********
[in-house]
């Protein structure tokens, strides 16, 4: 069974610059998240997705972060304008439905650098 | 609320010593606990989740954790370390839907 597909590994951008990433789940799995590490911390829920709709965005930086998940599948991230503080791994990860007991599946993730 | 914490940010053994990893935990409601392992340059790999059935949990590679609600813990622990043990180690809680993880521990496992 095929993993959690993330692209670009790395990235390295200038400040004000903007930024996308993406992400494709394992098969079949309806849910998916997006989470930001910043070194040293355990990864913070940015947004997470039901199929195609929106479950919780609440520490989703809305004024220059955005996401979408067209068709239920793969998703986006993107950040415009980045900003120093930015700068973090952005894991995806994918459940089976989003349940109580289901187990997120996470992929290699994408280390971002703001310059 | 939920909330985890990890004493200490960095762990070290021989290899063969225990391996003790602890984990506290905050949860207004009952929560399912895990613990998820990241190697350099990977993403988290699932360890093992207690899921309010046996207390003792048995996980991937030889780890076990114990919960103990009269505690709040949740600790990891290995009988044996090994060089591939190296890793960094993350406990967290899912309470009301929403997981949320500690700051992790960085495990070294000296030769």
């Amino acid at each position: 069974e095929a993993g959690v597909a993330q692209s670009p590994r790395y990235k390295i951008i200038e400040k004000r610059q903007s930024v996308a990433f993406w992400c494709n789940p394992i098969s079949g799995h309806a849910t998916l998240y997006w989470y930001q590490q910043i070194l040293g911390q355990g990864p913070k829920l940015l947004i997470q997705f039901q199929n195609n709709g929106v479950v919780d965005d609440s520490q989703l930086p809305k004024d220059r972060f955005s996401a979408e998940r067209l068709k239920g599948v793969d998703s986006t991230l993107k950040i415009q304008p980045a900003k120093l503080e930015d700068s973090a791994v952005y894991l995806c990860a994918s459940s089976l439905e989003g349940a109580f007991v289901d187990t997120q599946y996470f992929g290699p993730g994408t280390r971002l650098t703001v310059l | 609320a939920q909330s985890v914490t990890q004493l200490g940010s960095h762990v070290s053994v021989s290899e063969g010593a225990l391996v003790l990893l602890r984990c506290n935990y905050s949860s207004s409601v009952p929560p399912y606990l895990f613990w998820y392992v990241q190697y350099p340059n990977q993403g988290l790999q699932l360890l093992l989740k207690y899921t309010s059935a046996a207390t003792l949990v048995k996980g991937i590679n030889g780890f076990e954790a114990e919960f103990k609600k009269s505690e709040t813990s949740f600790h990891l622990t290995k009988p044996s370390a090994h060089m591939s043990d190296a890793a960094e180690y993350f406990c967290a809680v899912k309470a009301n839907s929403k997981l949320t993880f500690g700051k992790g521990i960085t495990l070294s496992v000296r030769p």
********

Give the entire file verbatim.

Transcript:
[in-house]
């Protein structure tokens, strides 16, 4: 069974610059998240997705972060304008439905650098 | 609320010593606990989740954790370390839907 597909590994951008990433789940799995590490911390829920709709965005930086998940599948991230503080791994990860007991599946993730 | 914490940010053994990893935990409601392992340059790999059935949990590679609600813990622990043990180690809680993880521990496992 095929993993959690993330692209670009790395990235390295200038400040004000903007930024996308993406992400494709394992098969079949309806849910998916997006989470930001910043070194040293355990990864913070940015947004997470039901199929195609929106479950919780609440520490989703809305004024220059955005996401979408067209068709239920793969998703986006993107950040415009980045900003120093930015700068973090952005894991995806994918459940089976989003349940109580289901187990997120996470992929290699994408280390971002703001310059 | 939920909330985890990890004493200490960095762990070290021989290899063969225990391996003790602890984990506290905050949860207004009952929560399912895990613990998820990241190697350099990977993403988290699932360890093992207690899921309010046996207390003792048995996980991937030889780890076990114990919960103990009269505690709040949740600790990891290995009988044996090994060089591939190296890793960094993350406990967290899912309470009301929403997981949320500690700051992790960085495990070294000296030769």
């Amino acid at each position: 069974e095929a993993g959690v597909a993330q692209s670009p590994r790395y990235k390295i951008i200038e400040k004000r610059q903007s930024v996308a990433f993406w992400c494709n789940p394992i098969s079949g799995h309806a849910t998916l998240y997006w989470y930001q590490q910043i070194l040293g911390q355990g990864p913070k829920l940015l947004i997470q997705f039901q199929n195609n709709g929106v479950v919780d965005d609440s520490q989703l930086p809305k004024d220059r972060f955005s996401a979408e998940r067209l068709k239920g599948v793969d998703s986006t991230l993107k950040i415009q304008p980045a900003k120093l503080e930015d700068s973090a791994v952005y894991l995806c990860a994918s459940s089976l439905e989003g349940a109580f007991v289901d187990t997120q599946y996470f992929g290699p993730g994408t280390r971002l650098t703001v310059l | 609320a939920q909330s985890v914490t990890q004493l200490g940010s960095h762990v070290s053994v021989s290899e063969g010593a225990l391996v003790l990893l602890r984990c506290n935990y905050s949860s207004s409601v009952p929560p399912y606990l895990f613990w998820y392992v990241q190697y350099p340059n990977q993403g988290l790999q699932l360890l093992l989740k207690y899921t309010s059935a046996a207390t003792l949990v048995k996980g991937i590679n030889g780890f076990e954790a114990e919960f103990k609600k009269s505690e709040t813990s949740f600790h990891l622990t290995k009988p044996s370390a090994h060089m591939s043990d190296a890793a960094e180690y993350f406990c967290a809680v899912k309470a009301n839907s929403k997981l949320t993880f500690g700051k992790g521990i960085t495990l070294s496992v000296r030769p």